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ABSTRACT:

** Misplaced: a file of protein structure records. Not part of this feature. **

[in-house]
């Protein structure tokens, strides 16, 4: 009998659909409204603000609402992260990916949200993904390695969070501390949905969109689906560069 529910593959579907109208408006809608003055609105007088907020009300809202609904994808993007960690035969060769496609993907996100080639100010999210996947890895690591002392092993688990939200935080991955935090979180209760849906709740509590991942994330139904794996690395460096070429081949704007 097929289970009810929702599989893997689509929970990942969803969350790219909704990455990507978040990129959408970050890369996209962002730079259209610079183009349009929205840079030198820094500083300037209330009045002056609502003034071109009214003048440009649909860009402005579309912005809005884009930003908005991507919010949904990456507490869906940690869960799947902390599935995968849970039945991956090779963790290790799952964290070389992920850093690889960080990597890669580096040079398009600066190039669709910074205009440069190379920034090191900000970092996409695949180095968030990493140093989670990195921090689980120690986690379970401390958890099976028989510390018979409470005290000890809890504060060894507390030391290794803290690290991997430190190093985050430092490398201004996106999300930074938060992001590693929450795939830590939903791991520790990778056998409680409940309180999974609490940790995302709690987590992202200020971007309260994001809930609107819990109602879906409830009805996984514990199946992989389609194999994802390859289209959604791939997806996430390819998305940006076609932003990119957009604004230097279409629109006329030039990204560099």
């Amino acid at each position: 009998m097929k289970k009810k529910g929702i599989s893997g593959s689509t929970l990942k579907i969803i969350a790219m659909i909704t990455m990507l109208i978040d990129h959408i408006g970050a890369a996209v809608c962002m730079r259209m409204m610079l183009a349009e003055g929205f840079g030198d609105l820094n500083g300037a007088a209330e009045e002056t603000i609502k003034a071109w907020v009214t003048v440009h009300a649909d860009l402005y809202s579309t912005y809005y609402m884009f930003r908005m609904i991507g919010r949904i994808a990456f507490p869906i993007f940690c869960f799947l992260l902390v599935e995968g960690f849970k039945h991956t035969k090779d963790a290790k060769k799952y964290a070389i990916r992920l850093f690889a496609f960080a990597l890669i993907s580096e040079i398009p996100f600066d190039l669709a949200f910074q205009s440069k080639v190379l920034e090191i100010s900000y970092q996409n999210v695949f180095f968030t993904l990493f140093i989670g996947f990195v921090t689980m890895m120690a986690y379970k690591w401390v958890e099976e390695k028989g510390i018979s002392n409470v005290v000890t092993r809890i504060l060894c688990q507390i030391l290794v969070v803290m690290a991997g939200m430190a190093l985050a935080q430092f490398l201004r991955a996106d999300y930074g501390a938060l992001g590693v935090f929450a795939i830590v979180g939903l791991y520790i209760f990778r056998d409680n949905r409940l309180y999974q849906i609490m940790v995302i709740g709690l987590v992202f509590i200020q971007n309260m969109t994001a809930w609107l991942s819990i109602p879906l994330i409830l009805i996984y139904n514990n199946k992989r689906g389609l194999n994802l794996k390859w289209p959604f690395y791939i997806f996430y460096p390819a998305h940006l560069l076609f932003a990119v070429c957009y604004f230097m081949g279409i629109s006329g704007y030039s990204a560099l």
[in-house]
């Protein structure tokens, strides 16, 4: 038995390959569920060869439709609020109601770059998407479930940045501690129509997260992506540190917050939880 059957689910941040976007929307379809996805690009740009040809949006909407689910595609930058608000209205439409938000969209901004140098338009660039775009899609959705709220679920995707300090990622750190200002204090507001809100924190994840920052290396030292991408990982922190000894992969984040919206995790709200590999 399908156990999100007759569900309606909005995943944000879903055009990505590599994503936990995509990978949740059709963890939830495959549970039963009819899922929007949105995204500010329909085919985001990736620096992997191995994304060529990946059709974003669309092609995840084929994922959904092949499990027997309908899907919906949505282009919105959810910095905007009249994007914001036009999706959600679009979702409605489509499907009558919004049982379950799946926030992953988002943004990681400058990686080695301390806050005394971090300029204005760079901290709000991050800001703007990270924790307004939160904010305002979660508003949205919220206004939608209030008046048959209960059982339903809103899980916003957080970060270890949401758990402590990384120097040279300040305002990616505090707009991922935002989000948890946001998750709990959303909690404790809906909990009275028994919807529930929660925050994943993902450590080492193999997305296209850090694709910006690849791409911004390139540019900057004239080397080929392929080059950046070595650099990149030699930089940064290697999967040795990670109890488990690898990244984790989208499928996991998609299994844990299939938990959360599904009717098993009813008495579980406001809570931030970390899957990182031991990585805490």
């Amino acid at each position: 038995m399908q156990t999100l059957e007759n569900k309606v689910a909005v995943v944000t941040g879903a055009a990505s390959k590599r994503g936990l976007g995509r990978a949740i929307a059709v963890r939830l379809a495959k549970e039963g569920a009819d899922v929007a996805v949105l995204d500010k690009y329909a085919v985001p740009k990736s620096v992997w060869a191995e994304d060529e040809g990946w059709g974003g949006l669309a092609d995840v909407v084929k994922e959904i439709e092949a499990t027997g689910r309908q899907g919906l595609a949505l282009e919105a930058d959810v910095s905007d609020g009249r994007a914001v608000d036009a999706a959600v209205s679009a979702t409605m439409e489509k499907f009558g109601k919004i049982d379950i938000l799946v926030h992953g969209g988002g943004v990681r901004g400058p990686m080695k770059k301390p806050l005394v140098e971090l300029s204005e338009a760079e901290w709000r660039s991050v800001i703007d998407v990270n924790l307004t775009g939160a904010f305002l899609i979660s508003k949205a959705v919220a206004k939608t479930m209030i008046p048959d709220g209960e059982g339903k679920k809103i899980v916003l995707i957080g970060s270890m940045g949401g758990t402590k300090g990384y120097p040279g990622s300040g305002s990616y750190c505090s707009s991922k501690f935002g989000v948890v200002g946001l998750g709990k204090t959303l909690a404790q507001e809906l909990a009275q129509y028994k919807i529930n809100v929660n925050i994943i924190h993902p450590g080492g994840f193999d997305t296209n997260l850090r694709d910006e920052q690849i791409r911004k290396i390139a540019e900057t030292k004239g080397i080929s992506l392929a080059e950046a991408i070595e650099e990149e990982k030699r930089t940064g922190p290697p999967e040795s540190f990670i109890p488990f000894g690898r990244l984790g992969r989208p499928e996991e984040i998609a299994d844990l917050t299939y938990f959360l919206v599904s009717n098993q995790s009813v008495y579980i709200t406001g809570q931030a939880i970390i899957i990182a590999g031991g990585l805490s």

The Sappington Formation is a Late Devonian to Early Mississippian age, primarily siliciclastic, formation that outcrops in southwestern Montana. The Sappington Formation has been presented in the past as broadly analogous in lithologic character and age to other formations in the region, the Bakken and Exshaw Formations. The Sappington Formation was the focus of several studies in the 1950s through 1970s that extensively analyzed the fauna and distribution of the formation and established a lithostratigraphic and biostratigraphic framework. This study provides a needed present day look at the Sappington Formation, by incorporating extensive previous work with present day field observations and modern geologic concepts. The methodology applied to this work includes literature review, outcrop observations, and interpretations on lithofacies, depositional environments, and sequence stratigraphy. Results from this work include a sequence stratigraphic model, depositional models, and a summary of the effects of allocylic processes on deposition. Three sequences were identified using previous biostratigraphy and correlated throughout the study area using lithostratigraphy. Recently, intracratonic Late Devonian and Early Mississippian age formations have become of economic importance as “unconventional” hydrocarbon plays, owing to success in the Bakken Formation.

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